In homes we put foam pads in front of out duplex outlets under the face plate.  Conduit will act like a mini duct to bring in air.  Wire penetrations are virtually open holes.  Mating points of structural panels and braces are often gaping even though they are mechanically strong.  Fiber glass is worthless as insulation of air is being pushed through it.  Our furnace filters don't provide much insulation and they are FG, right? (sarcasm,  again).

The front of a bus can be expected to be a high pressure area and any HOLES will admit air like gang busters.  There must be many other places that have high pressure outside air.  Here is the rub and seeming contradiction.....most buses have a "LOW pressure" inside while underway.  Even without the high pressure areas the thing "sucks" as it goes down the road and that "suck" is in "series" with the "push" from outside so you get a push/pull affect and even MORE air.  Hot or cold...doesn't matter cause they are ambidextrous.  Or was it by-lingual

As you drive down the road at your normal cruise, have somebody crawl all over the interior walls and floors and cabinet interiors and any merge of a wall and floor or roof or duplex out let or pipe or duct..... all over.  Not so much for the fun of seeing them do that but arm them with a no contact heat sensor from HF,  sold for $29, and note temps.  Now it can't be one of those days when the outside is the same temp as the inside....the heating or cooling system must be trying to alter things.  These air permeations kill the temp change efforts while underway but they are also very bad when you are parked and wind exacerbates everything stopped or OTR.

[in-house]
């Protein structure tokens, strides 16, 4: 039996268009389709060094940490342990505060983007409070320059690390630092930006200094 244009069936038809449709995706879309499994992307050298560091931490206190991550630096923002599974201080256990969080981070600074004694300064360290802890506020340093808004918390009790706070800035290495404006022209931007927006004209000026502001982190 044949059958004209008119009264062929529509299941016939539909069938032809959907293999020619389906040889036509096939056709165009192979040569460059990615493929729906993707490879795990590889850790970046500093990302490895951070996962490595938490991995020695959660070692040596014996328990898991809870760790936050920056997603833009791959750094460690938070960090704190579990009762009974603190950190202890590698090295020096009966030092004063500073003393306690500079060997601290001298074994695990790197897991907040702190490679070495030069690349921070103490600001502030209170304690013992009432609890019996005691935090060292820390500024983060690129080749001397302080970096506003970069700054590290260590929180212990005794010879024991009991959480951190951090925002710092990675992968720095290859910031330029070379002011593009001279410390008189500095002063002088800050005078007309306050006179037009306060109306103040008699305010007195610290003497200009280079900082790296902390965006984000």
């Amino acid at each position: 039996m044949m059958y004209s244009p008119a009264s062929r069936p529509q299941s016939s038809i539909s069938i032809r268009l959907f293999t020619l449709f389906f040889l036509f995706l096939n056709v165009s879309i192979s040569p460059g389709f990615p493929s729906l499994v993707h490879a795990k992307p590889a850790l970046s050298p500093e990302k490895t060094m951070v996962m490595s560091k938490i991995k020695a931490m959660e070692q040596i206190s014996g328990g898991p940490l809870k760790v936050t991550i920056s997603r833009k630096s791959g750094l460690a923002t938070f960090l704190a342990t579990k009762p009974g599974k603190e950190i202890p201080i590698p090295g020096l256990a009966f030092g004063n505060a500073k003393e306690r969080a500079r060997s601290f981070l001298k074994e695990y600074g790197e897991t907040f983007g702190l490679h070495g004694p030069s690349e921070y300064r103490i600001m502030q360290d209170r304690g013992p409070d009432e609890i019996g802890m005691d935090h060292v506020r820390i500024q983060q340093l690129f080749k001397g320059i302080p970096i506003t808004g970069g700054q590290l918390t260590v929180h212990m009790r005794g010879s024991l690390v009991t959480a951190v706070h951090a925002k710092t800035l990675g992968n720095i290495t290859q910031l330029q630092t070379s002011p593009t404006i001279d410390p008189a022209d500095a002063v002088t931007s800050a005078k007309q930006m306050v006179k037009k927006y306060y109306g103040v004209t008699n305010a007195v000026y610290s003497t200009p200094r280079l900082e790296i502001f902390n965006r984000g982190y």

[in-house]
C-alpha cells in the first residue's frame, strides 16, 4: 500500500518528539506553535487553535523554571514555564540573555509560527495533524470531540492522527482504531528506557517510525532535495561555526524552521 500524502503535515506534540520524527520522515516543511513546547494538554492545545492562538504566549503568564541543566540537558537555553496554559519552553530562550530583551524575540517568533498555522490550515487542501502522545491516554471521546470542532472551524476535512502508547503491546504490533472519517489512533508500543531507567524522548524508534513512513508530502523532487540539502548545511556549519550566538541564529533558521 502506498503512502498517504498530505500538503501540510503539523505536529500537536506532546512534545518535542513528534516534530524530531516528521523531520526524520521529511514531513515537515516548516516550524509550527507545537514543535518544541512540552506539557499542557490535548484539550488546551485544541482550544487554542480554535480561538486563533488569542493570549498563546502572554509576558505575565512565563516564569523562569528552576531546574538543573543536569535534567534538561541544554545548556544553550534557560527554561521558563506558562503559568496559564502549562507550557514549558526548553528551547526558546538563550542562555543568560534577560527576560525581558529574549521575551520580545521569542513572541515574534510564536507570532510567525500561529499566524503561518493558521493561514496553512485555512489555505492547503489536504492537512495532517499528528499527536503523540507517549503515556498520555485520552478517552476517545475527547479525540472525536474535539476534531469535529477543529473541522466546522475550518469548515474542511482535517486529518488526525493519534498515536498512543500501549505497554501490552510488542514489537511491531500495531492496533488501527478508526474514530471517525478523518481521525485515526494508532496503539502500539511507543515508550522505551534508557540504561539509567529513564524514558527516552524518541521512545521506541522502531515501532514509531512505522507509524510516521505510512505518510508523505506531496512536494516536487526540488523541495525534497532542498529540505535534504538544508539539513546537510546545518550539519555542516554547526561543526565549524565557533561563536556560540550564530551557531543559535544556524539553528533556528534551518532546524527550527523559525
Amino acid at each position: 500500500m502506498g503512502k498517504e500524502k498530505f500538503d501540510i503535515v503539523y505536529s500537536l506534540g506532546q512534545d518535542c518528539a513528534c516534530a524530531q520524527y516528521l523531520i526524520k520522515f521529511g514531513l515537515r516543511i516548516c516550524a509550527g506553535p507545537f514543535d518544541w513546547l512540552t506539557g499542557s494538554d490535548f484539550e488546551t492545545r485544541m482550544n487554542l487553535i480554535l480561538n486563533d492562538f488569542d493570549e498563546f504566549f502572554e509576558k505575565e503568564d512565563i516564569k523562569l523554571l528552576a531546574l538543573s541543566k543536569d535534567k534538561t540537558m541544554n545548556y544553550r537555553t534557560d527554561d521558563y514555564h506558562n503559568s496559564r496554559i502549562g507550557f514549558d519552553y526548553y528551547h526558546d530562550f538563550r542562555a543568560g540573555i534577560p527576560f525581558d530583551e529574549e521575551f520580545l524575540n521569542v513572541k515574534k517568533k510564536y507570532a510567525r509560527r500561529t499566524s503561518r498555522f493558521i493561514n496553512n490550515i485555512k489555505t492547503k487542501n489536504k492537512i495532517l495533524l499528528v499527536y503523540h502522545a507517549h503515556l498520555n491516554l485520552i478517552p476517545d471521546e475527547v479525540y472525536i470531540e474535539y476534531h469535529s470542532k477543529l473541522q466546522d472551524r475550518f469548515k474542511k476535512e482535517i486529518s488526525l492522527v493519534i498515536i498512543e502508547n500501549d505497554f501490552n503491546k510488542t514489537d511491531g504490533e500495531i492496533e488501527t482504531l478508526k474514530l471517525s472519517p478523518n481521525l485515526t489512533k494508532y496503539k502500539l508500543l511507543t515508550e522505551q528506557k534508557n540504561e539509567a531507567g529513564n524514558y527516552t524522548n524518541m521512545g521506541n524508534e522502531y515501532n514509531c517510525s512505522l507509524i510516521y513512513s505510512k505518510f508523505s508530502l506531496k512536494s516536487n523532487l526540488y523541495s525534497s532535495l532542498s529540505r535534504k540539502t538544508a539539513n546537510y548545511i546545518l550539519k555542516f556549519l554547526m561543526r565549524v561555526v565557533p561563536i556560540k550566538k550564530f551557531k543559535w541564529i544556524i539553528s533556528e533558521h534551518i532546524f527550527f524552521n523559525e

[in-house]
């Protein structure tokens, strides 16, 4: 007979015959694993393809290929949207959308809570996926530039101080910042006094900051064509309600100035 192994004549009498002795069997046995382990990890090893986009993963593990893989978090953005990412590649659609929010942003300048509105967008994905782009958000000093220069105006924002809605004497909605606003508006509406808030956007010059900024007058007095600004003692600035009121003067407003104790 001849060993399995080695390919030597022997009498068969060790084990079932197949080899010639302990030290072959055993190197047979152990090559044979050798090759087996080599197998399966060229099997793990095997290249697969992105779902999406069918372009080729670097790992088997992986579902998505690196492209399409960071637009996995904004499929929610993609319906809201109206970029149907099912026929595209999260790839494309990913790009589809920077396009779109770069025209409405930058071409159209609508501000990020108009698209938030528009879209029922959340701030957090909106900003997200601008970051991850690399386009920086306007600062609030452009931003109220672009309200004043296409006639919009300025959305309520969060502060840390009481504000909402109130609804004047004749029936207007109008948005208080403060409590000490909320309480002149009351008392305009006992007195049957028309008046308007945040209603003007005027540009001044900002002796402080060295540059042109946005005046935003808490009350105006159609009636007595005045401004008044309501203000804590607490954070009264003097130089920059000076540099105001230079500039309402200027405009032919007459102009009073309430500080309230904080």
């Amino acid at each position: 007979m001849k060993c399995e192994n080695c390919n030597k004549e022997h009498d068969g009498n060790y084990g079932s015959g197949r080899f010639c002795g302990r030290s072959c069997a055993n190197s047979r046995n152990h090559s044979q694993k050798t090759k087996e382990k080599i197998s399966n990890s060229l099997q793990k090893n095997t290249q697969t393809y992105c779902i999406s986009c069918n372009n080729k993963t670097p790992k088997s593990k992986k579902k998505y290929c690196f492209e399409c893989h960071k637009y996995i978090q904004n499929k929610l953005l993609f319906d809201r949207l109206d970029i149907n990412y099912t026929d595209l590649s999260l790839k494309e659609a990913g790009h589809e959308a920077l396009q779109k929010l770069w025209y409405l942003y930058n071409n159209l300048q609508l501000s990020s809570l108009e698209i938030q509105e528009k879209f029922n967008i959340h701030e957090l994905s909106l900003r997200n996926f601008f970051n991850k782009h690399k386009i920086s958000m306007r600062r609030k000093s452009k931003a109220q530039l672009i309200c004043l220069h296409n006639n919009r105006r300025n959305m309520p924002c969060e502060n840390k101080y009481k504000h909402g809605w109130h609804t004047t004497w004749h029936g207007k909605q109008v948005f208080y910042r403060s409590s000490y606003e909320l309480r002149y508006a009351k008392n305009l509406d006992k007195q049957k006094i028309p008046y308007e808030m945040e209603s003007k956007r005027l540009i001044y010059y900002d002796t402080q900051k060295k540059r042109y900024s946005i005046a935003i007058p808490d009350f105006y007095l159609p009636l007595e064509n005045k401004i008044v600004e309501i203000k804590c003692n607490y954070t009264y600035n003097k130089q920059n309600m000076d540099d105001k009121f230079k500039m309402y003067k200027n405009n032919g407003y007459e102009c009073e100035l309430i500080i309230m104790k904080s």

Glass is a really bad culprit.  Double pane AND with that solar load rejection feature are really critical.  You can defeat the bad behaviors but it ain't cheap.  No matter the quality of the view, if you are freezing or cooking.....it ain't a pretty pic-shure.  While glass is expensive, it gets intolerable as a "Do Over" so get it right the first time and don't scrimp on the spray foam...an R here and a R there adds up and eventually you are talking a Btu or two and discomfort.

Want to see how much "suck" is going on in you bus?  Open one of those front drivers windows while at speed and note the air blasting "out" the hole.  My drapes stand out straight out the window.